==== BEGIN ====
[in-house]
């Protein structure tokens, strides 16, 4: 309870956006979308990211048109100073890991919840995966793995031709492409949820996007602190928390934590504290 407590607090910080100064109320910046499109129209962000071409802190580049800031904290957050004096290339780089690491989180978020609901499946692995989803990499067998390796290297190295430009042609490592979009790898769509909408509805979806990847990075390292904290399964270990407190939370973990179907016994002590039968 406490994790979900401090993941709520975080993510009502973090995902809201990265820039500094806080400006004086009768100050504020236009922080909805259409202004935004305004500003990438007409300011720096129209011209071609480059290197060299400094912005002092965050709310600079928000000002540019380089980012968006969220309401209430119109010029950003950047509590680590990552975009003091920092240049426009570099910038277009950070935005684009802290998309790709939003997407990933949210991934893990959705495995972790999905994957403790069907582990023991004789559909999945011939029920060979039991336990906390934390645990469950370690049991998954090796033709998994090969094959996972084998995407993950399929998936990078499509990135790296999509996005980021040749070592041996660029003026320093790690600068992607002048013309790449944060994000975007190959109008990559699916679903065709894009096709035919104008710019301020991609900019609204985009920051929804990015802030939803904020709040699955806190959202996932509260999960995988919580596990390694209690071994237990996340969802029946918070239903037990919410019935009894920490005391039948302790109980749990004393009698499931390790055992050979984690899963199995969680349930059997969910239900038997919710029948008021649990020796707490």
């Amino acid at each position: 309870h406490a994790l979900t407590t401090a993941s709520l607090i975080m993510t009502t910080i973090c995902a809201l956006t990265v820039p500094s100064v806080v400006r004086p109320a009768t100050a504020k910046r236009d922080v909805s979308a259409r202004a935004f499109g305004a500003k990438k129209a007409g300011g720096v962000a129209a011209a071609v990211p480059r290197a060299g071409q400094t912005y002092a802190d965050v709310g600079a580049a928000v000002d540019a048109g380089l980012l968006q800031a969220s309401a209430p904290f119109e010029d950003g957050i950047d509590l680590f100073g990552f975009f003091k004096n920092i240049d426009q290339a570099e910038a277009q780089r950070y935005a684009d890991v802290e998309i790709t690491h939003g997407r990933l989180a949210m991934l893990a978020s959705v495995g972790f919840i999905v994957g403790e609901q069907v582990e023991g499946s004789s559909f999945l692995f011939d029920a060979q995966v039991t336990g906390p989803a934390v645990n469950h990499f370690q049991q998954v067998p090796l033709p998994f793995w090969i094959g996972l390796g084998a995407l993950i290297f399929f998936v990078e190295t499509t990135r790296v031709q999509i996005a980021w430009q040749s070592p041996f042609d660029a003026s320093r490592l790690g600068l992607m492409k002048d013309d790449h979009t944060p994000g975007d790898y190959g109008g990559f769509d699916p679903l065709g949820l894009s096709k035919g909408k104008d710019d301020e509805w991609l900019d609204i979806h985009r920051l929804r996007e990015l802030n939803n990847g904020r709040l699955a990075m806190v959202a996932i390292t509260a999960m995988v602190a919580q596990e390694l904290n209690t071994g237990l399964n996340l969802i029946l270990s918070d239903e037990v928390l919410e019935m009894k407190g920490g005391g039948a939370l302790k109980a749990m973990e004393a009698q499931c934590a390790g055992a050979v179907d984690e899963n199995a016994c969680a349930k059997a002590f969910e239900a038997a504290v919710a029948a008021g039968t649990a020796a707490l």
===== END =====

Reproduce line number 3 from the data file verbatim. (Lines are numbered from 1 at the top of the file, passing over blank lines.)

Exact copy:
């Amino acid at each position: 309870h406490a994790l979900t407590t401090a993941s709520l607090i975080m993510t009502t910080i973090c995902a809201l956006t990265v820039p500094s100064v806080v400006r004086p109320a009768t100050a504020k910046r236009d922080v909805s979308a259409r202004a935004f499109g305004a500003k990438k129209a007409g300011g720096v962000a129209a011209a071609v990211p480059r290197a060299g071409q400094t912005y002092a802190d965050v709310g600079a580049a928000v000002d540019a048109g380089l980012l968006q800031a969220s309401a209430p904290f119109e010029d950003g957050i950047d509590l680590f100073g990552f975009f003091k004096n920092i240049d426009q290339a570099e910038a277009q780089r950070y935005a684009d890991v802290e998309i790709t690491h939003g997407r990933l989180a949210m991934l893990a978020s959705v495995g972790f919840i999905v994957g403790e609901q069907v582990e023991g499946s004789s559909f999945l692995f011939d029920a060979q995966v039991t336990g906390p989803a934390v645990n469950h990499f370690q049991q998954v067998p090796l033709p998994f793995w090969i094959g996972l390796g084998a995407l993950i290297f399929f998936v990078e190295t499509t990135r790296v031709q999509i996005a980021w430009q040749s070592p041996f042609d660029a003026s320093r490592l790690g600068l992607m492409k002048d013309d790449h979009t944060p994000g975007d790898y190959g109008g990559f769509d699916p679903l065709g949820l894009s096709k035919g909408k104008d710019d301020e509805w991609l900019d609204i979806h985009r920051l929804r996007e990015l802030n939803n990847g904020r709040l699955a990075m806190v959202a996932i390292t509260a999960m995988v602190a919580q596990e390694l904290n209690t071994g237990l399964n996340l969802i029946l270990s918070d239903e037990v928390l919410e019935m009894k407190g920490g005391g039948a939370l302790k109980a749990m973990e004393a009698q499931c934590a390790g055992a050979v179907d984690e899963n199995a016994c969680a349930k059997a002590f969910e239900a038997a504290v919710a029948a008021g039968t649990a020796a707490l």